Use JSON Web Token with Koa

JSON Web Token (JWT) is used to issue a secure authentication token once the user successfully logs in. In Koa we use the koa-jwt middleware to manage these tokens.

npm install koa-jwt --save

Import the package from your code.

var jwt = require('koa-jwt');

We can use the middleware to guard access to protected URLs. The following will try to decrypt the token sent with the request using the secret key 'pa$$word'. If that does not succeed the processing pipeline will be terminated and the subsequent middlewares will not run. We use the unless escape hatch so that this token validation is skipped for paths starting with "/public".

app.use(jwt({ secret: 'pa$$word' })
    .unless({ path: [/^\/public/] }));

Add the jwt middleware before any routes for it to have any meaningful effect.

A new token is issued using jwt.sign(). You can store identifying information like user ID, name etc. as a payload in the token.

api.get('/public/login', function *(){
    var user = {
      userId: "bibhas",
      name: "Bibhas B"
    }

    this.body = {
      token: jwt.sign(user, "pa$$word")
    }
});

A client is responsible for saving the token and sending it back with every request using the Authorization header. In the example below ABCXYZ is a token issued by the server:

curl -H "Authorization: Bearer ABCXYZ" localhost:8080/protected-stuff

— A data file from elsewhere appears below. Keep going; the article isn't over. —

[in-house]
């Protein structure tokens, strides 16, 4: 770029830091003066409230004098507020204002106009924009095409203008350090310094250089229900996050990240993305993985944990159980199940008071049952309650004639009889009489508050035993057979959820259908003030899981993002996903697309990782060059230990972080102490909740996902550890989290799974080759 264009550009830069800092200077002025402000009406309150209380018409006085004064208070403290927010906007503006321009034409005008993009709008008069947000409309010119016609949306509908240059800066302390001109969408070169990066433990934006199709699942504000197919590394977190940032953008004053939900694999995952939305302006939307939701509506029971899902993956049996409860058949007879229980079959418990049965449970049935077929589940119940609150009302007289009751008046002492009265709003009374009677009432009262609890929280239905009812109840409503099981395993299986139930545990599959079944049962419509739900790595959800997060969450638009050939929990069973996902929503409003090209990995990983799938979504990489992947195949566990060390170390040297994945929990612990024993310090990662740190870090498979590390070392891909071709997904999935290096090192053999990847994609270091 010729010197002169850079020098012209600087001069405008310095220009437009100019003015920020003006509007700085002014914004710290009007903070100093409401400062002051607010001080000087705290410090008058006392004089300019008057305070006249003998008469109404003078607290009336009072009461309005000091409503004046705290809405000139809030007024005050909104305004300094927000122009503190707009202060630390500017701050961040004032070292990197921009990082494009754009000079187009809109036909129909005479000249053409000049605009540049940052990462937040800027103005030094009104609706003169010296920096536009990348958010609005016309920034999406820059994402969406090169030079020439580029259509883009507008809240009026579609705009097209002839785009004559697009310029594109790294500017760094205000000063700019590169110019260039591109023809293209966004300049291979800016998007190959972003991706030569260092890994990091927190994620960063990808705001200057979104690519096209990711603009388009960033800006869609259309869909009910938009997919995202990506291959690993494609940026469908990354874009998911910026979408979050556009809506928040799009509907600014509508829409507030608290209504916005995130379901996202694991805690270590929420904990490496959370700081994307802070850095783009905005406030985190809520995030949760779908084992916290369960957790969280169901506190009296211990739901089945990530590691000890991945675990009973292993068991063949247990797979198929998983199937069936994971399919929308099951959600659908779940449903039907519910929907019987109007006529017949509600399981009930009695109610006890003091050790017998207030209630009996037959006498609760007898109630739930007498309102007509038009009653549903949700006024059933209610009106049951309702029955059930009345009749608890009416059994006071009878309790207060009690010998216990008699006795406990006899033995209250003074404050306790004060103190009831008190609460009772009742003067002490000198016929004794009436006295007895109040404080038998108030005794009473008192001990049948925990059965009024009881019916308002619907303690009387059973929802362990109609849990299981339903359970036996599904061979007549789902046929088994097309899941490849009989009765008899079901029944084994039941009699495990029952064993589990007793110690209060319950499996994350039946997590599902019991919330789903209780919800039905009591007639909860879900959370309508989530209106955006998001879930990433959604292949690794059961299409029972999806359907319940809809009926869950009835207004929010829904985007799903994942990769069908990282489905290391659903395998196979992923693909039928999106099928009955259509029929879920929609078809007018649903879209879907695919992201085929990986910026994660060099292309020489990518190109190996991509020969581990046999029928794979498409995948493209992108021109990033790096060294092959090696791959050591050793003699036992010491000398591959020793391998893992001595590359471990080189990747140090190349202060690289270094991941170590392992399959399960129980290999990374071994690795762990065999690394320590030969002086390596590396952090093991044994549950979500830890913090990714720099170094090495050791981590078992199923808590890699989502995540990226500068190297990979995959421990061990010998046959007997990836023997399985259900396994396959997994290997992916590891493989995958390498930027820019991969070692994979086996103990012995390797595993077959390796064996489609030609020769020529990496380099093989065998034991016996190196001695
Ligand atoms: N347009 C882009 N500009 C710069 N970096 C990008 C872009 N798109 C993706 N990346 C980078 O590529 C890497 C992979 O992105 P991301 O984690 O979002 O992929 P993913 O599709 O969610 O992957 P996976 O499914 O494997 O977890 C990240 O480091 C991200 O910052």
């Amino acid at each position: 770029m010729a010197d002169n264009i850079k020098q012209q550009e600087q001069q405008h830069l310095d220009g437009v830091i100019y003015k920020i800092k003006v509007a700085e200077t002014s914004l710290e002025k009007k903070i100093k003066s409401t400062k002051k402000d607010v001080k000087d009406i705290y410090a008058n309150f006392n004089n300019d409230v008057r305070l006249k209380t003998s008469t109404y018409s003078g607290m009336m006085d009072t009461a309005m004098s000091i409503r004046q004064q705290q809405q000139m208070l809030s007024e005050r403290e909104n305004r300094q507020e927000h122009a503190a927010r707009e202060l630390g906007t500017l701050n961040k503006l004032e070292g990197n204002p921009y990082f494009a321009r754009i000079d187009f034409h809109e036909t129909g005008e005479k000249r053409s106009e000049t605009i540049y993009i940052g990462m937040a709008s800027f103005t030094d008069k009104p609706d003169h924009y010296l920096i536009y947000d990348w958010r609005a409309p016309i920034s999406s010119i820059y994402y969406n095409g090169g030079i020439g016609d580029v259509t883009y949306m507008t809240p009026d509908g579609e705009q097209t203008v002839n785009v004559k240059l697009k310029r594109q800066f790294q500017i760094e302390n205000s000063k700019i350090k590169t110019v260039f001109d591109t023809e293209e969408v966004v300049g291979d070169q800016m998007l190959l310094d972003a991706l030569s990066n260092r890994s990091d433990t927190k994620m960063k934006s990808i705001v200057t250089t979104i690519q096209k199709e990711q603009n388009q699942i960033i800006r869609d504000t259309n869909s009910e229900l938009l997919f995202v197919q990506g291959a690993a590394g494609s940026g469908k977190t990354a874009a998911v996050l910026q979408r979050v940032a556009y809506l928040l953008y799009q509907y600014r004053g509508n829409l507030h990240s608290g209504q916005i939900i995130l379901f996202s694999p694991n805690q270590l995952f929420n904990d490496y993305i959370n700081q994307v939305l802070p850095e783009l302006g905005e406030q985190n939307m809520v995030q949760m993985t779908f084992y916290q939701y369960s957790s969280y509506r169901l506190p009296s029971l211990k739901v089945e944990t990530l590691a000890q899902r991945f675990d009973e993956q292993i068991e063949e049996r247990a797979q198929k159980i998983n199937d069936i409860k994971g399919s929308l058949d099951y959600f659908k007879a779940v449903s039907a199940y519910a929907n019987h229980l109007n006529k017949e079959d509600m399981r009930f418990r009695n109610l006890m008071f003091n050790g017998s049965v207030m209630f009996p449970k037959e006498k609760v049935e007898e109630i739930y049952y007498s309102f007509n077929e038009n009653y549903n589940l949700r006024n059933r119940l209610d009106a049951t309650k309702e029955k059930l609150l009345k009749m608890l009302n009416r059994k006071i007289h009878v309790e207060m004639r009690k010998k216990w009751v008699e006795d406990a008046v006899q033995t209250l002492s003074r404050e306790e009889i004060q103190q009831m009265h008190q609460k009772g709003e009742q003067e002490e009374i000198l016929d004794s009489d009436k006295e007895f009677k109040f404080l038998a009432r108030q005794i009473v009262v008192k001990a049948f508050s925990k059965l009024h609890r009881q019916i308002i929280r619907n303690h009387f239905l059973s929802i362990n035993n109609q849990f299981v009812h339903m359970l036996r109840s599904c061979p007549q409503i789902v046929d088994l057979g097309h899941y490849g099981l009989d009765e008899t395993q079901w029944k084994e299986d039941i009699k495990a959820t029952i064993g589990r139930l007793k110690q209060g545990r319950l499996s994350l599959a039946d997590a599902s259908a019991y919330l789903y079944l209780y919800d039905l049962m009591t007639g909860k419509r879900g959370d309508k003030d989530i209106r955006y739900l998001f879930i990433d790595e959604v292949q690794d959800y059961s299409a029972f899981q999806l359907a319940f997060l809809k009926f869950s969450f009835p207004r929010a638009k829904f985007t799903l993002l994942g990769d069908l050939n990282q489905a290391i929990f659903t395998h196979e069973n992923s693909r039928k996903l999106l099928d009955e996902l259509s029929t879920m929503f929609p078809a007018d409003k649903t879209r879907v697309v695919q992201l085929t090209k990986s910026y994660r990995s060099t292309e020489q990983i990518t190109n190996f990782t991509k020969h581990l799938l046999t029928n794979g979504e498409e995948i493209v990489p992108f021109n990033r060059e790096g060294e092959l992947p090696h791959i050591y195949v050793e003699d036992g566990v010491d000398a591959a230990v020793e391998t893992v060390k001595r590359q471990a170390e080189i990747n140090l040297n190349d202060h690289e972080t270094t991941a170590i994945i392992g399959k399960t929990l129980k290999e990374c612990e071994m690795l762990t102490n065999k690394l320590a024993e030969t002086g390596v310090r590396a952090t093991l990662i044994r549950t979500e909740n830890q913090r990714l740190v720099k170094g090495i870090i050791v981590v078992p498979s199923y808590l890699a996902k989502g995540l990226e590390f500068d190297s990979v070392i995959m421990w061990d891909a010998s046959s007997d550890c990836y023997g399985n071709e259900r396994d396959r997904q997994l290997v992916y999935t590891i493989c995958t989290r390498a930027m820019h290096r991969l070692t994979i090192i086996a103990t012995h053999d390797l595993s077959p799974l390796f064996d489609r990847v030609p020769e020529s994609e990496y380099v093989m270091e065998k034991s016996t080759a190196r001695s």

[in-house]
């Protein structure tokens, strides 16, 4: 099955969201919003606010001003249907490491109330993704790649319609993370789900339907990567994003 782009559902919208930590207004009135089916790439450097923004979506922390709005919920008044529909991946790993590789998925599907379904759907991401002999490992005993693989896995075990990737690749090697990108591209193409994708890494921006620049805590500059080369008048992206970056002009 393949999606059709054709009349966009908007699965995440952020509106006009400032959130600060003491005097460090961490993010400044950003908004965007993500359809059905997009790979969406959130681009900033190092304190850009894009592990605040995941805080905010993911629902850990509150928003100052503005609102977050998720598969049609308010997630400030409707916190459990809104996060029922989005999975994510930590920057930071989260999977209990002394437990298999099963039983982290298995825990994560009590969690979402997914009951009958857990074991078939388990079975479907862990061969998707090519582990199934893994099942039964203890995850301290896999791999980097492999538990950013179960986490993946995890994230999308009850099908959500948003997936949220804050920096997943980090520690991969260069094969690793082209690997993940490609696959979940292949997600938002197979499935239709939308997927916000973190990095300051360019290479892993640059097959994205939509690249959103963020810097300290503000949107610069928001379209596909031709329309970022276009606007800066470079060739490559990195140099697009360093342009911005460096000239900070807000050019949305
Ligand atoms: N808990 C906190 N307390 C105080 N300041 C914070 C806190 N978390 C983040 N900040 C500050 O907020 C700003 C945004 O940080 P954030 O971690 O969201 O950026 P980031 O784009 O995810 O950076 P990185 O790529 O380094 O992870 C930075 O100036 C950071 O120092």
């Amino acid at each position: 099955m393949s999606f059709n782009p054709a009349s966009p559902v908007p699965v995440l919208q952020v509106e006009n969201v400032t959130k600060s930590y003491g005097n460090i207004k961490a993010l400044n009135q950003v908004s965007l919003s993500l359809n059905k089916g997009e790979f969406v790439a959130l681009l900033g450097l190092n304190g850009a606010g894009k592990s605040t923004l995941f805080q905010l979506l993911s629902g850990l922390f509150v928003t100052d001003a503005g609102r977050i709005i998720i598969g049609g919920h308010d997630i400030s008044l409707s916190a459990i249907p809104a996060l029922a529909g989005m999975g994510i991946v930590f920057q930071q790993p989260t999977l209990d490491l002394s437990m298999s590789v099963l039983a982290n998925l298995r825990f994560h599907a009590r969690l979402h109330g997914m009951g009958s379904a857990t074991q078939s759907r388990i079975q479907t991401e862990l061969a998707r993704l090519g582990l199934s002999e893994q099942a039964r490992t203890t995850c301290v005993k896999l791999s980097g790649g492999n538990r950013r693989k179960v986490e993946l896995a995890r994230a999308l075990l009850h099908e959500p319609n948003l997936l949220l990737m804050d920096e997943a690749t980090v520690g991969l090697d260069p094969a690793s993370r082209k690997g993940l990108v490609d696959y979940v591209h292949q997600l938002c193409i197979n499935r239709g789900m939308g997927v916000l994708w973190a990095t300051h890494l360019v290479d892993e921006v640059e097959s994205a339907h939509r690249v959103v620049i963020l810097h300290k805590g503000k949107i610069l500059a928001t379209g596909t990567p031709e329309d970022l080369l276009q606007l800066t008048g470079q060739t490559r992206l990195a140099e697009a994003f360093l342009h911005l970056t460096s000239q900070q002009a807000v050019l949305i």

The middleware saves the payload decrypted from the token as the state.user property of the context. So we can easily access that as follows:

api.get('/protected-stuff', function *(){
    var userId = this.state.user.userId //"bibhas"
    var fullName = this.state.user.name //"Bibhas B"
});

Use Angular 2 from an ExpressJS Application

Most Angular 2 starter projects use a development time web server. This will not work well if you are developing the application using Node and Express. An Angular 2 project works best when it is the document root of a web server. This requires a bit of careful planning.

In today’s post I will explore how to create a Express application that uses Angular 2. We will explore two separate approaches:

  • A single project hosting both Node and Angular 2 code.
  • Separate projects for Node and Angular 2 code.

We will use generators and official starter projects whenever possible. This will help you follow along this article and experiment quickly.

Continue reading

Module Loading in Angular 2

Typescript uses the ES6 import and export syntax to load modules. The syntax is quite easy to work with. But what happens at runtime is far from simple. Browsers do not fully support ES6 yet. Which means that these import and export statements need to be somehow transpiled into ES5. This is where things get complicated. In today’s post I will discuss how module loading works using three approaches:

  • Using SystemJS
  • Using Webpack
  • Using Webpack through Angular CLI

Continue reading

Working with NEHotspotHelper

I had to evaluate NEHotspotHelper for a project I am working on. The documentation from Apple is sordid to say the least. Here are a few bits and pieces of information that will help you understand the API better.

Apply for the Network Extension Entitlement

You may already know this but to use the NEHotspotHelper API you will need to apply for the Network Extension Entitlement from Apple. It may take several days for Apple to approve or reject your application.